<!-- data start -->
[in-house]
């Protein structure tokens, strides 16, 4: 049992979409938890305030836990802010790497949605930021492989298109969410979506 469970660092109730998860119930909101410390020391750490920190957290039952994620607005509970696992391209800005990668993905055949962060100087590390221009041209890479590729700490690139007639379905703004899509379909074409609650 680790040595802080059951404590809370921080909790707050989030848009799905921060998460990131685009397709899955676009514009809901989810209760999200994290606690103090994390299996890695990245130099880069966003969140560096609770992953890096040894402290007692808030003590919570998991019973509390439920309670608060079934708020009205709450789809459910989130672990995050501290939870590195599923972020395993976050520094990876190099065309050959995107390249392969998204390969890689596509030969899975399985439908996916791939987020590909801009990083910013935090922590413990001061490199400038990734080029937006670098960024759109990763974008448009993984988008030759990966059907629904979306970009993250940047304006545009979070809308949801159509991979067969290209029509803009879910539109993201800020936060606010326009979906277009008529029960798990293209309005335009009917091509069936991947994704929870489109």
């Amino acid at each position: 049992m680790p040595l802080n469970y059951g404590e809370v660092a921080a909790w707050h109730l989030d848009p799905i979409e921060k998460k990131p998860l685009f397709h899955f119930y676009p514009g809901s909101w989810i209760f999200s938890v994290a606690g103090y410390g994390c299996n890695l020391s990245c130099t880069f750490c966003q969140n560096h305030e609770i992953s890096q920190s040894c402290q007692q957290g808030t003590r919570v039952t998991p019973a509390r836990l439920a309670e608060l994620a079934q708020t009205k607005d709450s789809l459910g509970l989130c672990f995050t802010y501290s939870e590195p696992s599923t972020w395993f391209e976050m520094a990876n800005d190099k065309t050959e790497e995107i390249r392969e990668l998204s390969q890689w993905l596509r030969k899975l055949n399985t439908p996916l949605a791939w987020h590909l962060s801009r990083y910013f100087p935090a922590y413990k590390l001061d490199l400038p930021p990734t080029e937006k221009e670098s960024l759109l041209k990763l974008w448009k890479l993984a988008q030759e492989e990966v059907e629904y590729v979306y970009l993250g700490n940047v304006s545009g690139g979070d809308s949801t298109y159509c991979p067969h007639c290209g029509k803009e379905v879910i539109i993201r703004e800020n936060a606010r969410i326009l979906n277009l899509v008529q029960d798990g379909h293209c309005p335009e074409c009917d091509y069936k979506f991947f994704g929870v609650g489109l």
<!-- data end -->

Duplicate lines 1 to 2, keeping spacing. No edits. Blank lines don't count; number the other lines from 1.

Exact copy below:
[in-house]
């Protein structure tokens, strides 16, 4: 049992979409938890305030836990802010790497949605930021492989298109969410979506 469970660092109730998860119930909101410390020391750490920190957290039952994620607005509970696992391209800005990668993905055949962060100087590390221009041209890479590729700490690139007639379905703004899509379909074409609650 680790040595802080059951404590809370921080909790707050989030848009799905921060998460990131685009397709899955676009514009809901989810209760999200994290606690103090994390299996890695990245130099880069966003969140560096609770992953890096040894402290007692808030003590919570998991019973509390439920309670608060079934708020009205709450789809459910989130672990995050501290939870590195599923972020395993976050520094990876190099065309050959995107390249392969998204390969890689596509030969899975399985439908996916791939987020590909801009990083910013935090922590413990001061490199400038990734080029937006670098960024759109990763974008448009993984988008030759990966059907629904979306970009993250940047304006545009979070809308949801159509991979067969290209029509803009879910539109993201800020936060606010326009979906277009008529029960798990293209309005335009009917091509069936991947994704929870489109």